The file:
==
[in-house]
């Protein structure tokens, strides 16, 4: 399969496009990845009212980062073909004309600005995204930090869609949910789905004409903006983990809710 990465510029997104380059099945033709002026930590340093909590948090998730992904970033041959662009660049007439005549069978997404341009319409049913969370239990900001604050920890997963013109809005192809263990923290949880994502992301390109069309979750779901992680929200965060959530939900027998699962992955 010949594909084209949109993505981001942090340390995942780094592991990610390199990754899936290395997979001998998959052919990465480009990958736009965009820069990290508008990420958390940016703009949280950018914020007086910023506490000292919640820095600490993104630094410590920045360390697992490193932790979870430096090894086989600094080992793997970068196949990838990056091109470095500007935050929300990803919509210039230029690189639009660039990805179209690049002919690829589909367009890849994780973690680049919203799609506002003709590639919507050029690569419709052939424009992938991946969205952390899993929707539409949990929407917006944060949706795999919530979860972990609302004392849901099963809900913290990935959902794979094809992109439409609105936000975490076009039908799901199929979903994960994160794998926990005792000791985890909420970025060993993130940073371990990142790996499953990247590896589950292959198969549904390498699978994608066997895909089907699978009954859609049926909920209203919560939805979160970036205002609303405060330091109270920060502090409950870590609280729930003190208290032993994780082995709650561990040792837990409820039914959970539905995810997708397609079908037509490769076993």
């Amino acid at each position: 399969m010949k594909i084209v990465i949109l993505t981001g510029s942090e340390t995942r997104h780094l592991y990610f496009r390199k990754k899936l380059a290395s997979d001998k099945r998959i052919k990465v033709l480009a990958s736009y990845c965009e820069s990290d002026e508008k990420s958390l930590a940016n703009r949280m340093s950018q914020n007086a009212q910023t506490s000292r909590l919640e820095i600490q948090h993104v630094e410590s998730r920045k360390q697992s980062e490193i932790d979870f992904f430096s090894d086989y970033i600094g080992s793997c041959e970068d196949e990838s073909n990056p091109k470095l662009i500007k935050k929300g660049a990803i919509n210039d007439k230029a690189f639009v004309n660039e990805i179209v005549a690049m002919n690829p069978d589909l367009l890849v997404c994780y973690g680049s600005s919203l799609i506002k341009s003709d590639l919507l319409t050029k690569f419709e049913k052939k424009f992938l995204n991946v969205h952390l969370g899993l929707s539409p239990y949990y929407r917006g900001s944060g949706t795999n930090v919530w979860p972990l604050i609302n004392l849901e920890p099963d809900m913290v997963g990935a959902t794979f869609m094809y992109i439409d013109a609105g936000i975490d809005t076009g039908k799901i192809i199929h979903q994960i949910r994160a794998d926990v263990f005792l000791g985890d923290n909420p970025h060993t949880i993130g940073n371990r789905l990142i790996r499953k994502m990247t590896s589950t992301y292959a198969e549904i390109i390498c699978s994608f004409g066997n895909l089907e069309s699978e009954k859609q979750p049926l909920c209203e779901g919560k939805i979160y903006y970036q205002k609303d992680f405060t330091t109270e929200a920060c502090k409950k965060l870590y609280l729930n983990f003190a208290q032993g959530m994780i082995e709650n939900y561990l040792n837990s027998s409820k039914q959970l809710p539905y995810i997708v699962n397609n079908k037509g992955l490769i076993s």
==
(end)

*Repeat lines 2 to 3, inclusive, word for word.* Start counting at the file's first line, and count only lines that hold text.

């Protein structure tokens, strides 16, 4: 399969496009990845009212980062073909004309600005995204930090869609949910789905004409903006983990809710 990465510029997104380059099945033709002026930590340093909590948090998730992904970033041959662009660049007439005549069978997404341009319409049913969370239990900001604050920890997963013109809005192809263990923290949880994502992301390109069309979750779901992680929200965060959530939900027998699962992955 010949594909084209949109993505981001942090340390995942780094592991990610390199990754899936290395997979001998998959052919990465480009990958736009965009820069990290508008990420958390940016703009949280950018914020007086910023506490000292919640820095600490993104630094410590920045360390697992490193932790979870430096090894086989600094080992793997970068196949990838990056091109470095500007935050929300990803919509210039230029690189639009660039990805179209690049002919690829589909367009890849994780973690680049919203799609506002003709590639919507050029690569419709052939424009992938991946969205952390899993929707539409949990929407917006944060949706795999919530979860972990609302004392849901099963809900913290990935959902794979094809992109439409609105936000975490076009039908799901199929979903994960994160794998926990005792000791985890909420970025060993993130940073371990990142790996499953990247590896589950292959198969549904390498699978994608066997895909089907699978009954859609049926909920209203919560939805979160970036205002609303405060330091109270920060502090409950870590609280729930003190208290032993994780082995709650561990040792837990409820039914959970539905995810997708397609079908037509490769076993």
């Amino acid at each position: 399969m010949k594909i084209v990465i949109l993505t981001g510029s942090e340390t995942r997104h780094l592991y990610f496009r390199k990754k899936l380059a290395s997979d001998k099945r998959i052919k990465v033709l480009a990958s736009y990845c965009e820069s990290d002026e508008k990420s958390l930590a940016n703009r949280m340093s950018q914020n007086a009212q910023t506490s000292r909590l919640e820095i600490q948090h993104v630094e410590s998730r920045k360390q697992s980062e490193i932790d979870f992904f430096s090894d086989y970033i600094g080992s793997c041959e970068d196949e990838s073909n990056p091109k470095l662009i500007k935050k929300g660049a990803i919509n210039d007439k230029a690189f639009v004309n660039e990805i179209v005549a690049m002919n690829p069978d589909l367009l890849v997404c994780y973690g680049s600005s919203l799609i506002k341009s003709d590639l919507l319409t050029k690569f419709e049913k052939k424009f992938l995204n991946v969205h952390l969370g899993l929707s539409p239990y949990y929407r917006g900001s944060g949706t795999n930090v919530w979860p972990l604050i609302n004392l849901e920890p099963d809900m913290v997963g990935a959902t794979f869609m094809y992109i439409d013109a609105g936000i975490d809005t076009g039908k799901i192809i199929h979903q994960i949910r994160a794998d926990v263990f005792l000791g985890d923290n909420p970025h060993t949880i993130g940073n371990r789905l990142i790996r499953k994502m990247t590896s589950t992301y292959a198969e549904i390109i390498c699978s994608f004409g066997n895909l089907e069309s699978e009954k859609q979750p049926l909920c209203e779901g919560k939805i979160y903006y970036q205002k609303d992680f405060t330091t109270e929200a920060c502090k409950k965060l870590y609280l729930n983990f003190a208290q032993g959530m994780i082995e709650n939900y561990l040792n837990s027998s409820k039914q959970l809710p539905y995810i997708v699962n397609n079908k037509g992955l490769i076993s």